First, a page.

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Faada Freddy's epic vocal exercise and a reconstituted album by Neil Young

Faada Freddy, Golden Cages (ThinkZik).

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Faada Freddy's epic vocal exercise and a reconstituted album by Neil Young

Faada Freddy, Golden Cages (ThinkZik)

We began to notice this superb singer within the Senegalese hip hop collective Daara J in the 1990s. Charismatic as hell, Faada Freddy delivered the most soulful aspect of the group's music. Between African vibrations and American inflections, the man has a breathtaking tone. Nine years after Gospel Journey, his first landmark album, this rare musician is making a rather resounding return with Golden Cages. Lenny Kravitz is one of his biggest admirers, but everyone who has had the chance to attend one of his concerts is.

Golden Cages takes up the principle of Gospel Journey, this time with original songs: Faada Freddy performs all the parts by voice, without using any instruments. It is very impressive as each of his punctuations is of great musicality. The exercise never turns into a virtuoso demonstration. Melodic, rhythmic and always inspired, the vocal parts fit together very naturally. We sometimes think of the American Bobby McFerrin for this ability to evoke an instrumental ensemble with just one voice. In the bass, midrange and treble, Faada Freddy covers an absolutely breathtaking spectrum. Great artist, great record.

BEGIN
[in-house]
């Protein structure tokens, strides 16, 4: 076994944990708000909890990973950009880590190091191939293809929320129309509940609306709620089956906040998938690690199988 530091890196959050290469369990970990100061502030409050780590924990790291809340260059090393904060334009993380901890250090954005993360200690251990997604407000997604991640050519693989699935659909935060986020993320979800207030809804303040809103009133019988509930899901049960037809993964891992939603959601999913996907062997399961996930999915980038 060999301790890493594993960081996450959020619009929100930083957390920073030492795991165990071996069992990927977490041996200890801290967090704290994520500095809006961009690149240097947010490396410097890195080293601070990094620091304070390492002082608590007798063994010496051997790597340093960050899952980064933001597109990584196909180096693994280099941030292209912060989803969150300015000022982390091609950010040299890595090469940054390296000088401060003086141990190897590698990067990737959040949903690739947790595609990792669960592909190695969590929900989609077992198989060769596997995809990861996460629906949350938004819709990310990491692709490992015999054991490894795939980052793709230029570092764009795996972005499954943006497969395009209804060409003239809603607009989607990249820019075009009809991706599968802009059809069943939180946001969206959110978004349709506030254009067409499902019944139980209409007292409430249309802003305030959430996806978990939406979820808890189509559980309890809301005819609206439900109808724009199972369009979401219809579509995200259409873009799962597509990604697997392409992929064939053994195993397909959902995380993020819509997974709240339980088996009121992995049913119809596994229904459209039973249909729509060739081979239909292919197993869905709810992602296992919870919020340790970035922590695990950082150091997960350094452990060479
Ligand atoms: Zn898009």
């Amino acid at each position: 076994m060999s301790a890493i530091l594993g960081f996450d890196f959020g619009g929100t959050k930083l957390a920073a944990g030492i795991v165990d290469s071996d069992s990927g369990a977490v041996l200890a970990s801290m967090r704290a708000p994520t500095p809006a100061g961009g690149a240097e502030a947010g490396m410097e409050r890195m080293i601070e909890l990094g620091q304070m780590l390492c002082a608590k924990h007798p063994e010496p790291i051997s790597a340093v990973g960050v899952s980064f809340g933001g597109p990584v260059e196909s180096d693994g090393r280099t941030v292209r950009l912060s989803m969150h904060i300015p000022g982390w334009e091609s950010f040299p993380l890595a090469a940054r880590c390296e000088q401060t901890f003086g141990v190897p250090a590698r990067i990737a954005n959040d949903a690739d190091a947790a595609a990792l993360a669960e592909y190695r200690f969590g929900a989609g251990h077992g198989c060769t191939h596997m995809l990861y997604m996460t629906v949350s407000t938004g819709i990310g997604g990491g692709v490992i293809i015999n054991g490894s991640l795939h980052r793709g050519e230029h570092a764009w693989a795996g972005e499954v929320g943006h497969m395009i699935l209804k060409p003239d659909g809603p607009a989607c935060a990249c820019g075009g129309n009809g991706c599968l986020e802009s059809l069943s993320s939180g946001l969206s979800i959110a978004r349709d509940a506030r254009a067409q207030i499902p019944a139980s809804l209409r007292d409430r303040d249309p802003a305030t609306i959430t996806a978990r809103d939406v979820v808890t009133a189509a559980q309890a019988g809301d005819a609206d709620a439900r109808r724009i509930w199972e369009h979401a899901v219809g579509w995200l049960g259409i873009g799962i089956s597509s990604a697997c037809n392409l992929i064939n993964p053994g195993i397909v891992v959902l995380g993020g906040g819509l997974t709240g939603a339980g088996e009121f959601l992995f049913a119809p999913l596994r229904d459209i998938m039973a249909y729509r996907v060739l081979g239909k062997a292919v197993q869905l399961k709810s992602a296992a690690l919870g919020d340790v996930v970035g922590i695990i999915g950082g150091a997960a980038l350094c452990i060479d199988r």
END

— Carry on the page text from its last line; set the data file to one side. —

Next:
Neil Young

Since 2006, Neil Young has published an impressive parallel discography drawn from the rich archives of a career that began in 1966 with Buffalo Springfield. Alongside his current production, which is still very sustained, the Canadian-American exhumes albums left aside at the time of their conception. Last year, the excellent Chrome Dreams from 1976-77 finally saw the light of day in its original tracklisting. This time, the septuagenarian publishes the results of sessions carried out in 1975 with his group Crazy Horse.

Equipped with a new guitarist, Frank Sampedro, the band supports the songwriter in one of the most exciting cavalcades of their collaboration. While some of his tracks formed the basis of the Zuma album, others had been shelved to be re-recorded in another form. Dume, a double album, recreates Young's original intentions: to record a long-form epic. The song Born to Run (no relation to Springsteen's hit, released the same year) finally sees the light of day, as does an abrasive version of Ride My Llama. Initially available on CD within the copious Archives volume 2 box set released in 2020, Dume benefits from a welcome vinyl release.

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